1/2 small shallot, thinly sliced
1 Tablespoon coarsely chopped fresh cilantro
Zest of 1/2 lime, plus 1 tablespoon fresh lime juice
1 Tablespoon extra-virgin olive oil
2 Teaspoon honey
1/4 Teaspoon coarse salt
1/4 Teaspoon freshly ground pepper

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Pesto Crusted Halibut in Parchment

You can use any pesto you have in the fridge. I make the below pesto with all my basil leftover in August, and freeze up a winter's worth in little containers in the freezer. This is a modified recipe from Caggiano (Trattoria Cooking cookbook)

Basil Pesto
3 Cups loosely packed fresh basil leaves
˝ Cup extra virgin olive oil
˝ Cup pine nuts
Small handful of walnuts
2 cloves garlic, peeled
salt to taste
1/3 Cup freshly grated parmigiano
2 tbs. freshly grated pecorino romano cheese, or 2 additional tbs. parmigiano

Put all ingredients in a food processor & process until smooth. Taste and adjust. Store in the fridge or freezer.

30 min Halibut in Parchment:

Ingredients (for 2 people):
Extra-v olive oil
2/3 lb. Halibut fillet, cut in half
Basil pesto (I would guess about 1Tbs. per piece/person, enough for a nice crust-type covering)
3 - 4 Shallots, sliced thin
8 Kalamata olives & 10 - 12 nicoise olives
Kosher salt & fresh cracked pepper
Splash of dry white wine


1. Preheat oven to 400°
2. Line rimmed cookie sheet with aluminum foil, set aside
3. Cut an 18-inch long piece of parchment paper & very lightly fold it in half to mark the half-way point
4. Spread about 1Tbs. olive oil in the center of the bottom half (closest to you) in about a 6” space center of the paper
5. Salt & pepper the Halibut and place the two pieces on top of the olive oil, skin side down
6. Spread the pesto over the top of each piece, covering completely
7. Sprinkle shallots on the paper, mostly around the sides of the fish…try to keep everything in the center of the bottom half of the paper
8. sprinkle olives around the sides of the fish
9. splash a 2-second-pour of white wine in between the two pieces of fish
10. fold parchment in half over the fish and seal in half-moon shape
11. bake for 20 minutes (for 1” thick pieces. Increase cooking time if fish is thicker…it’s hard to overcook it, this cooking method is very forgiving)

To plate the fish: open the packet, place fish on each plate, divide up olives & shallots, then pour juices over & around each piece.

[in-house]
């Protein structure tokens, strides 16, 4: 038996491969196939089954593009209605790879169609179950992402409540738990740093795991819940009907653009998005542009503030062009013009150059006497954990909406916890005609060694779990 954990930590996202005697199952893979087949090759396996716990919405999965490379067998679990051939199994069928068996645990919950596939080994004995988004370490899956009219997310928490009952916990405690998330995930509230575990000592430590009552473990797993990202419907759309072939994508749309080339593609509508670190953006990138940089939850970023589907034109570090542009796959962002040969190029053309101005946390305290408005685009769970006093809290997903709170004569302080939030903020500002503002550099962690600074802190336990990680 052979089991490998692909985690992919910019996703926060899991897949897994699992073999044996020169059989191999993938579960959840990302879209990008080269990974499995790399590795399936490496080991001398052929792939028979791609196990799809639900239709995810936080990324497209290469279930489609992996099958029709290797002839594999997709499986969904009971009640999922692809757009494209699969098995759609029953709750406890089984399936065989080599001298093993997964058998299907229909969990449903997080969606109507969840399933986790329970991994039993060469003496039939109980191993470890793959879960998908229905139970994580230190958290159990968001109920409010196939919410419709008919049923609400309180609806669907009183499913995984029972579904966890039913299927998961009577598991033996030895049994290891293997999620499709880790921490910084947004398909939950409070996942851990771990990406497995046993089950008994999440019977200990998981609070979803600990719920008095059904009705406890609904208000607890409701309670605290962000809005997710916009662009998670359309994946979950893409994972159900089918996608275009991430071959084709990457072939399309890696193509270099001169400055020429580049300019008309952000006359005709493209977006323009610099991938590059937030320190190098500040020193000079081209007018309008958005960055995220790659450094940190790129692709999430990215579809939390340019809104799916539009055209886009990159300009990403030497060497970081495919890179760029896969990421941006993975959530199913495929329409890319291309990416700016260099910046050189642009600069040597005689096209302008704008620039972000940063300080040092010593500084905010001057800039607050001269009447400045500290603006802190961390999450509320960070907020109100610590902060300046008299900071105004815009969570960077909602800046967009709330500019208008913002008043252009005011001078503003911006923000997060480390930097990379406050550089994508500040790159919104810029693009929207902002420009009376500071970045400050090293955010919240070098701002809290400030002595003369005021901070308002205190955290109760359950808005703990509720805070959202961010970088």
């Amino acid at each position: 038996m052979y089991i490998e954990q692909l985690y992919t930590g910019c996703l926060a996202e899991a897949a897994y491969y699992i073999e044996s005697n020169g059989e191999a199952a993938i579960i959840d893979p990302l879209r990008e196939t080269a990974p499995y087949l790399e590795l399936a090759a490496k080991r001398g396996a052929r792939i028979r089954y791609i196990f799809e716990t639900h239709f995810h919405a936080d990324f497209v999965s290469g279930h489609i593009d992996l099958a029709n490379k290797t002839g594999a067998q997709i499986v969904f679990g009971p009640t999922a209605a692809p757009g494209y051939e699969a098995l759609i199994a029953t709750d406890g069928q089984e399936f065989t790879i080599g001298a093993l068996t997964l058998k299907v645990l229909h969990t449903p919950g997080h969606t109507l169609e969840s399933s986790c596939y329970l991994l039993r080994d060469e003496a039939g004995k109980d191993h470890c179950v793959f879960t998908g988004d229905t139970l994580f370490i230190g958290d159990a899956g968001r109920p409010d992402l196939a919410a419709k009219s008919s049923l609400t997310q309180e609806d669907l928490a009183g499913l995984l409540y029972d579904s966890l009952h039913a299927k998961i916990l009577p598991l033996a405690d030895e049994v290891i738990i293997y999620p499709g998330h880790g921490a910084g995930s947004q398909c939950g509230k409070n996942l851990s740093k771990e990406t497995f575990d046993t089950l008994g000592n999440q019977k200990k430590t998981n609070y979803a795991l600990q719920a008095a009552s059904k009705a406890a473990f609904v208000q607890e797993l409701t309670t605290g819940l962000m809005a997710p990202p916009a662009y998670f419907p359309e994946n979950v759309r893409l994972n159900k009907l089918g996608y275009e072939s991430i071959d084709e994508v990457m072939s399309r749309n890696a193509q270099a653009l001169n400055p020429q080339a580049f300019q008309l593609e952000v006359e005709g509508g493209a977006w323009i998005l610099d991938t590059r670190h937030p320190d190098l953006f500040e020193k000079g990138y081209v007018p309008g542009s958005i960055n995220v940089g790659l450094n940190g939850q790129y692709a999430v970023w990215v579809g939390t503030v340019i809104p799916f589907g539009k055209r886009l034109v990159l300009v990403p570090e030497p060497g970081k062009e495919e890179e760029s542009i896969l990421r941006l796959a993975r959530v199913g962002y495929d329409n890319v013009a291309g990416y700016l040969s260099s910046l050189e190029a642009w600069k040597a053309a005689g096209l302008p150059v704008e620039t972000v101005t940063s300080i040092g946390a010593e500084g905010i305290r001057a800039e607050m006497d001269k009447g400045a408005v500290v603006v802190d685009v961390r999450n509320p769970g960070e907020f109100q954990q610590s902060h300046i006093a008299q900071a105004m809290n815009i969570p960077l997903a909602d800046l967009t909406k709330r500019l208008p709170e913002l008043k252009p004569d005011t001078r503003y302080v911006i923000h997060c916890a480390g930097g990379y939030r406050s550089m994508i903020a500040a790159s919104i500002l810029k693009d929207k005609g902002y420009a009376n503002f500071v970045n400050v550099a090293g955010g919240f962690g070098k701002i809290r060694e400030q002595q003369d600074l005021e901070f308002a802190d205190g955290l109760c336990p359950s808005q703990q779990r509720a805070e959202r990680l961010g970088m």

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Sausage & Kale Soup

1 onion, chopped
1 lb. sweet Italian bulk pork or chicken sausage
1 box + 1 can Swanson chicken broth (approx 6 cups)
˝ - 1 cup white wine (2-buck-chuck chardonnay works best)
1 bunch kale, rinsed & chopped (prepped & in the fridge from the weekend)
1 can cannellini beans
kosher salt & fresh ground pepper

Put large pan with high sides on med-high heat. Sweat onions in 2 Tbs. olive oil. Lightly salt & pepper. After about 5 minutes, add sausage and cook till almost done, breaking the sausage into small chunks. Add the broth & ˝ cup wine, bring to boil. Once boiling, taste the broth & adjust with more wine if needed, salt & pepper. Add the beans & kale (don’t drain or rinse beans…add in the liquid from the can & everything). Cover & simmer for 15 - 20 minutes. Adjust salt & pepper and serve.

#7 John DePaula

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Posted 09 November 2009 - 06:32 AM

I don't know about you, but 30 minute recipes always take me like 60. I do the following:
  • When I make some beans or greens or stew or whatever, I make enough for 3 meals at least, portion it out and freeze. Same with some of the prep work: chopping some onions? chop extra and freeze; peeling some ginger? peel extra, chop and freeze. These can be real time savers. Alternatively, you could
  • Load up a crockpot in the morning and let 'er rip all day long. When you get back home from work a nice hot meal awaits.

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You cannot legislate compassion into your fellow man (or woman, as the case may be), but we should at least attempt to create a society in which each individual has the opportunity to realize his or her potential. If we meet our citizens' needs for Health Care and Education, everything else will take care of itself. --Me

#8 Amanda

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Posted 09 November 2009 - 08:05 AM

I agree with DePaula on the crockpot idea. Ours has been getting a real workout this fall and we've had some delightful meals. It's great to just prep everything and stick it in the crock in the morning and then come home to a lovely smelling home and dinner is ready! Very comforting and there are lots of low-fat, slow cooker recipes available on-line.